18-year-old takes First Prize in 10th National Chopin Competition

By Lawrence Budmen

Avery Gagliano, a Curtis Institute student, took First Prize in the 10th National Chopin Competition Sunday in Miami.

Avery Gagliano, an 18-year-old student at the Curtis Institute was named First Prize winner of the 10th National Chopin Competition in Miami on Sunday evening. The award carries a cash prize of $100,000 and entry into the International Chopin Competition in Warsaw this coming October as well as an extensive concert tour in the United States and Canada.

Evren Ozel, who gave a superb performance of the E minor Concerto on Saturday night, was awarded the Second Prize of $30,000 and entry into the Warsaw competition. 

Parker Van Ostrand, a 16-year-old high school student from Sacramento, California, Van Ostrand took the Third Prize of $20,000.

Two Fourth Prizes of $5,000 each were given to Chelsea Guo (the only finalist to choose Chopin’s Concerto No. 2 in F minor) and Umi Garrett. Talon Smith, an 18-year old from Fresno, California, won the Sixth Prize of $5,000. No Fifth Prize was awarded.

The six semifinalists who did not advance to the finals (Timothy Jones, Fantee Jones, Min Jo Yi, Dominic Muzzi, Alexander Agate and Misha Galant) were given prizes of $1,000 each. Special $2,000 prizes for performances during the competition went to Ozel for Best Mazurka and Best Polonaise, Van Ostrand for Best Sonata and Gagliano for Best Concerto.


Avery Gagliano from Washington D.C. led off Sunday afternoon’s concluding final round with a performance of Chopin’s Concerto No. 1 in E minor (the selection of choice for five of the six finalists). From her first entry, this was large-scale Chopin with sweeping octaves and a stellar technique. She made every bar compelling, often putting a personal stamp on the music. The Romanze emerged almost like a Chopin etude and Gagliano’s fleet tempo for the final Rondo never felt idiosyncratic. Clearly Gagliano, who counts Gary Graffman and Jonathan Biss among her teachers, has the strength and musicianship to compete in Warsaw.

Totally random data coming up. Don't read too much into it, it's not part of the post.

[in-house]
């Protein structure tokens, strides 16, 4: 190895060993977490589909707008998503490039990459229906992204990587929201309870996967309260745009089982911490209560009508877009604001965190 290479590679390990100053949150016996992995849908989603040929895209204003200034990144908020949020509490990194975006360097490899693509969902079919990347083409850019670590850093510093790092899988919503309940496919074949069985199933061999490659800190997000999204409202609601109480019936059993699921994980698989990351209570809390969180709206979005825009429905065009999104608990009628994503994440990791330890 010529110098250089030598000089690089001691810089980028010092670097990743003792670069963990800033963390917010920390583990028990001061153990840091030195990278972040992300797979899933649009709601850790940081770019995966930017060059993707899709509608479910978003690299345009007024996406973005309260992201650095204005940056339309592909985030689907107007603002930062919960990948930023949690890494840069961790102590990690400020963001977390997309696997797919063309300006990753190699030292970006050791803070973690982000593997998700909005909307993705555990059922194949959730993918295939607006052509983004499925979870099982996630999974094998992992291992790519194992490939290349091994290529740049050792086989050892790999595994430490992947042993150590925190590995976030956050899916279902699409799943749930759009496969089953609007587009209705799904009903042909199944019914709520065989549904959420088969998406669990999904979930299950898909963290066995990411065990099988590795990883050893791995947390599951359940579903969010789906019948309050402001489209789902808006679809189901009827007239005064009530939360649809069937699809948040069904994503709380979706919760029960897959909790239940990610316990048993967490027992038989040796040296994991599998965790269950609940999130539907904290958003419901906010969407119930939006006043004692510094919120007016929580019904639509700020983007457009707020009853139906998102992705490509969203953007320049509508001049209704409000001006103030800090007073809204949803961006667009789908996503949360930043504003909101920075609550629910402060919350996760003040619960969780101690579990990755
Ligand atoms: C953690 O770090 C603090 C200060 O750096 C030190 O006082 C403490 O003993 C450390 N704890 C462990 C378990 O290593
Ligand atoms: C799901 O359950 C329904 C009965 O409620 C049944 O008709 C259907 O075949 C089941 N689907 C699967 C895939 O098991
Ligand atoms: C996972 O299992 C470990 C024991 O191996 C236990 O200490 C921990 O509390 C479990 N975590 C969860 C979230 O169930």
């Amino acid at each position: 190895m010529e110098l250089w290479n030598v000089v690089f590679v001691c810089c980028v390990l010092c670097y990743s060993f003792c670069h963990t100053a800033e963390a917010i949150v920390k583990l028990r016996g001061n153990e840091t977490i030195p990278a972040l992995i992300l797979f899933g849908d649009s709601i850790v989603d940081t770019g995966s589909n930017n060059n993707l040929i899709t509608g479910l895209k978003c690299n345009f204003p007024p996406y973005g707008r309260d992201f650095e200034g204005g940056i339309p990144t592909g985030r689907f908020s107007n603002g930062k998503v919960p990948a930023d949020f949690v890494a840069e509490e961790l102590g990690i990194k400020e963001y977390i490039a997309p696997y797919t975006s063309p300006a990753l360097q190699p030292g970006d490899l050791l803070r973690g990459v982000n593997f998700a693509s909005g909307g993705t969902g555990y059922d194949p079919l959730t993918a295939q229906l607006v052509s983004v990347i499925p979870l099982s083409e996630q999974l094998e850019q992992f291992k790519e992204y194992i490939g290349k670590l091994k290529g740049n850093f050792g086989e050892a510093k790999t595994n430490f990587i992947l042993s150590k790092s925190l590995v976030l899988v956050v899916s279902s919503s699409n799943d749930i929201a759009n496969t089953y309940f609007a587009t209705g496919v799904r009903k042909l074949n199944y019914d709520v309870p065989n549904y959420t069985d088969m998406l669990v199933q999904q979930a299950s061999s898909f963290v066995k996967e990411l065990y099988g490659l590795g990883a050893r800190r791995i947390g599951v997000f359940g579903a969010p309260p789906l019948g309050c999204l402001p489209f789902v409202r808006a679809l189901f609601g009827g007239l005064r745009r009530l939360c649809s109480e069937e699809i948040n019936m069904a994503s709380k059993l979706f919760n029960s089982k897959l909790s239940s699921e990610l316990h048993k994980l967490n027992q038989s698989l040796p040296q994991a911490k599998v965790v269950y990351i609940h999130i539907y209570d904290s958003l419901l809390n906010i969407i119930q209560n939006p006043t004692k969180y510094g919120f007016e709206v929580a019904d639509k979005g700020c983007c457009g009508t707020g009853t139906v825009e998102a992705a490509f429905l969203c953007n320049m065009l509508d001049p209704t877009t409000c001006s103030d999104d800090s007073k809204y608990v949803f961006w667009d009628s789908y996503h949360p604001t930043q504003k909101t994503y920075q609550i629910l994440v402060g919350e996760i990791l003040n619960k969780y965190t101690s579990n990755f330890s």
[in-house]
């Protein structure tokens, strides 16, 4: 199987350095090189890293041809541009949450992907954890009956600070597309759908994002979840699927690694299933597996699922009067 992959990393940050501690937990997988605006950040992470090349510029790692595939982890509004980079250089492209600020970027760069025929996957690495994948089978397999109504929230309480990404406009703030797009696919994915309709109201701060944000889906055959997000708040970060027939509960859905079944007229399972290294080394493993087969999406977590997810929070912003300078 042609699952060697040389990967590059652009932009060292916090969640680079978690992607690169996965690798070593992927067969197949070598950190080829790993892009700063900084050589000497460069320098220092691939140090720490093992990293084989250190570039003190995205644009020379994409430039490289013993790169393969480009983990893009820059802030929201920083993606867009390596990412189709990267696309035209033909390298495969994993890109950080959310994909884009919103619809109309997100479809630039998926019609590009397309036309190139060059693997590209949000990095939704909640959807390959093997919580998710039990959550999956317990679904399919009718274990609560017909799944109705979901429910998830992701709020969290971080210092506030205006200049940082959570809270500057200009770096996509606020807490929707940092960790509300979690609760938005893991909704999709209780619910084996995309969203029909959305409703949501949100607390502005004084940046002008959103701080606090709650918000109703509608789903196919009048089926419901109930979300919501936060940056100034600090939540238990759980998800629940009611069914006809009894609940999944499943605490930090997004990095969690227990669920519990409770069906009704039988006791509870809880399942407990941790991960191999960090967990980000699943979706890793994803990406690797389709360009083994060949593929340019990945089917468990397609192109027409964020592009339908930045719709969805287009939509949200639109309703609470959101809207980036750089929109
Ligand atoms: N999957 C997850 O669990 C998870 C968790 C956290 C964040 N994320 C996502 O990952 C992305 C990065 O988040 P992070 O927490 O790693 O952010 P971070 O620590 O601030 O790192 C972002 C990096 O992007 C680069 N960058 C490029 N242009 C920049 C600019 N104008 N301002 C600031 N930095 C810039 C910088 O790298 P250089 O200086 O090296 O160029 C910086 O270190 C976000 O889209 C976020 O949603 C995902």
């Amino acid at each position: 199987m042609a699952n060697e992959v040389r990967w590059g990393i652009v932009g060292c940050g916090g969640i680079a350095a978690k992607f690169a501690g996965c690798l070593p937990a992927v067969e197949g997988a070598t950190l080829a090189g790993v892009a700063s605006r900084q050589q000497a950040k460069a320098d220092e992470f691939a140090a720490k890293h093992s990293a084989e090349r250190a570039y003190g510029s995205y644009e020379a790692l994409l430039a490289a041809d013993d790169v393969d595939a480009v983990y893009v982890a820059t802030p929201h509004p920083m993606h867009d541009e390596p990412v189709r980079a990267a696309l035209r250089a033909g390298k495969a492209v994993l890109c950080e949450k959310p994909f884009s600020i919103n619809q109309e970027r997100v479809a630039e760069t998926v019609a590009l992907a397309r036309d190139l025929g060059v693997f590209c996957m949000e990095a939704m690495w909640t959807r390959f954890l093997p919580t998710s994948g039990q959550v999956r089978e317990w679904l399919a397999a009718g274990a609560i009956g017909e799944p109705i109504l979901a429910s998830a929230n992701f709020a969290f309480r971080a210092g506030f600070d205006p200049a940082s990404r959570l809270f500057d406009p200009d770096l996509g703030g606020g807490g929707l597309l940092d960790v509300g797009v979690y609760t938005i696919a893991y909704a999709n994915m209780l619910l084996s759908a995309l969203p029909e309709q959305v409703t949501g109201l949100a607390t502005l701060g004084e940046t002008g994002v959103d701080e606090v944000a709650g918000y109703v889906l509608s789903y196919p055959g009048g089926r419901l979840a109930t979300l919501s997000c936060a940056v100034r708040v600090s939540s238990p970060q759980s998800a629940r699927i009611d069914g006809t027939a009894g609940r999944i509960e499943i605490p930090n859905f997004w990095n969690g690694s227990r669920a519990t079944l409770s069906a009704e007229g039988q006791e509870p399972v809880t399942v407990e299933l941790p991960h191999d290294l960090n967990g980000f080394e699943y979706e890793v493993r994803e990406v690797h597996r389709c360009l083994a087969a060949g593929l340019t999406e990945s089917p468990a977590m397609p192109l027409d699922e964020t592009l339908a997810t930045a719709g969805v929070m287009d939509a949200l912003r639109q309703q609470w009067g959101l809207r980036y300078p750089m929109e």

Parker Van Ostrand was the competition’s sleeper. He was well prepared for the weeklong marathon and his performance of the E minor Concerto on Sunday was remarkable for a pianist of any age. Technically he was strong and there was fire beneath his fingers in the first movement. The Larghetto was dreamy and finely tinted. Van Ostrand’s tempo in the finale was very fast but he sustained it with daunting accuracy.

Talon Smith gave a less consistent reading of the First Concerto. The second movement was given fine romantic spirit, and Smith’s tone was lovely. His hesitations and affected mannerisms in the Rondo, however, were unconvincing and Smith tended to play at top volume too much of the time. 

The Frost Symphony Orchestra’s playing under conductor Marzena Diakun was smooth and assured despite having to play the ubiquitous E-minor concerto five times.

The competition’s jury was chaired by University of Miami Professor and Warsaw competition winner Kevin Kenner. Other jury members were Ning An, Edward Auer, Dean Kramer, Jon Nakamatsu, Ewa Poblocka, Antonio Pompa-Baldi, Katarzyna Popowa-Zydroń, and Margarita Shevchenko.

Video of the entire Chopin National Competition is archived and can be streamed at chopin.org.

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Mon Mar 2, 2020
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